Anorexia is an eating disorder. People who have it are obsessed with losing more weight than needed. They may diet and use other methods to lose weight.
Anorexia can cause health problems. Sometimes it can be fatal.
The cause is not known. It appears to be a mix of genes and the environment.
This problem is more common in young women. Other things that may raise the risk are:
- Personality and emotional concerns, such as:
- Low self-esteem
- Feelings of helplessness
- Wanting to be perfect
- Fear of gaining weight
- Pressure to be thin
- Having other family members with this problem
- Difficult child and teen experiences, such as abuse
- Having other mental health problems, such as depression or anxiety
- A way of life that highlights being thin as ideal
- Early age of first menstrual period
Physical symptoms may include:
- Losing too much weight
- Hair loss or growth of fine hair on the body
- Yellow or dry skin
- Loss of monthly periods in women
- Fainting or light-headedness
- Problems passing stool (poop)
- Fast heartbeat
- Cold hands and feet
Mental and behavioral issues may include:
- An obsession with food and how much fat and calories are in it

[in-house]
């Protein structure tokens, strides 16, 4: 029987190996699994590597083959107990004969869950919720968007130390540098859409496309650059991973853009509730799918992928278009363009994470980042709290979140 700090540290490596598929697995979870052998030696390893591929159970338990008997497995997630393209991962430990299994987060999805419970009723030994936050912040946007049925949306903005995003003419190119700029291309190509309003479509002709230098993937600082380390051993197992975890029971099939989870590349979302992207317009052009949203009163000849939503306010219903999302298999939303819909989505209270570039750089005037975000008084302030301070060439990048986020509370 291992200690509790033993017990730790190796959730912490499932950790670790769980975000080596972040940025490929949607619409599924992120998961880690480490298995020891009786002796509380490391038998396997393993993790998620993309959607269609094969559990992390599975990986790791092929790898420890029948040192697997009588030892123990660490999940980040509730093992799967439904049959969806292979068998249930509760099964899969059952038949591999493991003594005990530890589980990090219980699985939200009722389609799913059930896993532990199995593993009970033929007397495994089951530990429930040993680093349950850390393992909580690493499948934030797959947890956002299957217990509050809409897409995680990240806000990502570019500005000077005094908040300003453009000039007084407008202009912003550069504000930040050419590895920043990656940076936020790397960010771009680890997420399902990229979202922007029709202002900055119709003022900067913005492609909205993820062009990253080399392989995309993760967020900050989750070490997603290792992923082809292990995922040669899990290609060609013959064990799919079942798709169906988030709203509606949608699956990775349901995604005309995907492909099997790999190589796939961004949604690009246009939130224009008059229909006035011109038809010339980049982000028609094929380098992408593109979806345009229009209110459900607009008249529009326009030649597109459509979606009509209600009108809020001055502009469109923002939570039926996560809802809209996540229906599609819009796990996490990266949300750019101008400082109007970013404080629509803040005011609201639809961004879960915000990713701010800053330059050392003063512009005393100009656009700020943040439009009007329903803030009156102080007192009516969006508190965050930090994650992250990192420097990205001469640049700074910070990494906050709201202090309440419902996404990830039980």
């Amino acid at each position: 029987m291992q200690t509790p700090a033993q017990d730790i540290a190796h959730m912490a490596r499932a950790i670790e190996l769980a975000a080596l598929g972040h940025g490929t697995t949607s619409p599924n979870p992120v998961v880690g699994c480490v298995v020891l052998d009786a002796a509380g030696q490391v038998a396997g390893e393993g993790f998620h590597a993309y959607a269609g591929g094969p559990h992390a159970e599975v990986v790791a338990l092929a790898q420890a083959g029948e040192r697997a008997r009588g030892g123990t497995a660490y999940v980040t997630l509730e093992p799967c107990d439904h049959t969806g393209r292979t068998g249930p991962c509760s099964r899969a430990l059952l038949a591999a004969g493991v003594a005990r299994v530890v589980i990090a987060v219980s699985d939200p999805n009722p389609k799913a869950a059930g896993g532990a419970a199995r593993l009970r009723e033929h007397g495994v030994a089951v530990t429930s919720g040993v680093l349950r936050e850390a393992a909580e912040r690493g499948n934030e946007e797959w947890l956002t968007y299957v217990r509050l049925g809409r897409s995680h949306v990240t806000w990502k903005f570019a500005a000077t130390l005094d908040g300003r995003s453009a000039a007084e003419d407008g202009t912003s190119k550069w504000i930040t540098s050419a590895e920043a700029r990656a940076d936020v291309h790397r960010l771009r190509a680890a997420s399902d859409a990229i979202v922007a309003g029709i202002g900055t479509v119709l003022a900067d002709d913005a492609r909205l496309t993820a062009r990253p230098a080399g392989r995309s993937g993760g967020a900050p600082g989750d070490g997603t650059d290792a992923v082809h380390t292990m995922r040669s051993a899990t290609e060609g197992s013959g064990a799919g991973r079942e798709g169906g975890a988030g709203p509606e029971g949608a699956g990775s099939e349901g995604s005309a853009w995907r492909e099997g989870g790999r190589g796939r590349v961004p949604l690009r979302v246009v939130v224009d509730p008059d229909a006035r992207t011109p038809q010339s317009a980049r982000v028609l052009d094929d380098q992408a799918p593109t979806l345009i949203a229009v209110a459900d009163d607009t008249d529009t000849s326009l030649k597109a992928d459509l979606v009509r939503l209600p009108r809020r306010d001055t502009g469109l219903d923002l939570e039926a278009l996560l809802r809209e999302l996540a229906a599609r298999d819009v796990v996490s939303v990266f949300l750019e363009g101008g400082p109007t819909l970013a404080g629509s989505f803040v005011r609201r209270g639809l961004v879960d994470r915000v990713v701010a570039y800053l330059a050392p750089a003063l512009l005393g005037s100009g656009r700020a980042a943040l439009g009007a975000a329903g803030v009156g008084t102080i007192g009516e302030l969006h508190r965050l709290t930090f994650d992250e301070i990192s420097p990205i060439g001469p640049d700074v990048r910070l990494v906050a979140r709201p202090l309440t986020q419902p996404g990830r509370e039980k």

- Dieting even when thin
- A fear of gaining weight even when a person is underweight
- Seeing oneself as overweight when one is not
- Excess exercising
- Being secretive about food
- Mood swings
- Lack of interest in sex
Anorexia can also lead to other health problems, such as:
- Heart problems
- Bone loss
- Mineral imbalances
- Low sex hormone levels
- Kidney and liver damage
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The doctor will ask about symptoms, past health, eating, and exercise. A physical exam will be done. This may be enough to make the diagnosis.
A mental health exam may also be done. Other tests may be:
- Blood tests
- ECG to check heart function
- Bone density tests
The goal is to return to and stay at a healthy weight. It is also to treat problems from anorexia. People with more serious problems will need hospital care. They may need supervised re-feeding.
Other treatment options are:
Some steps that may help reduce the risk of anorexia are:
- Discourage dieting and skipping meals
- Promote positive body image in adolescents
- Encourage family meals and talks about healthy eating
- Focus on healthful eating and not on weight
- Anorexia nervosa. EBSCO DynaMed website. Available at: https://www.dynamed.com/condition/anorexia-nervosa.
- Anorexia nervosa. Merck Manual Professional Version website. Available at: https://www.merckmanuals.com/professional/psychiatric-disorders/eating-disorders/anorexia-nervosa.
- Anorexia nervosa. Office on Women's Health website. Available at: https://www.womenshealth.gov/mental-health/mental-health-conditions/eating-disorders/anorexia-nervosa.
- Yao S, Larsson H, et al. Genetic and environmental contributions to diagnostic fluctuation in anorexia nervosa and bulimia nervosa. Psychol Med. 2021;51(1):62-69.
- Dianne Scheinberg Rishikof MS, RD, LDN
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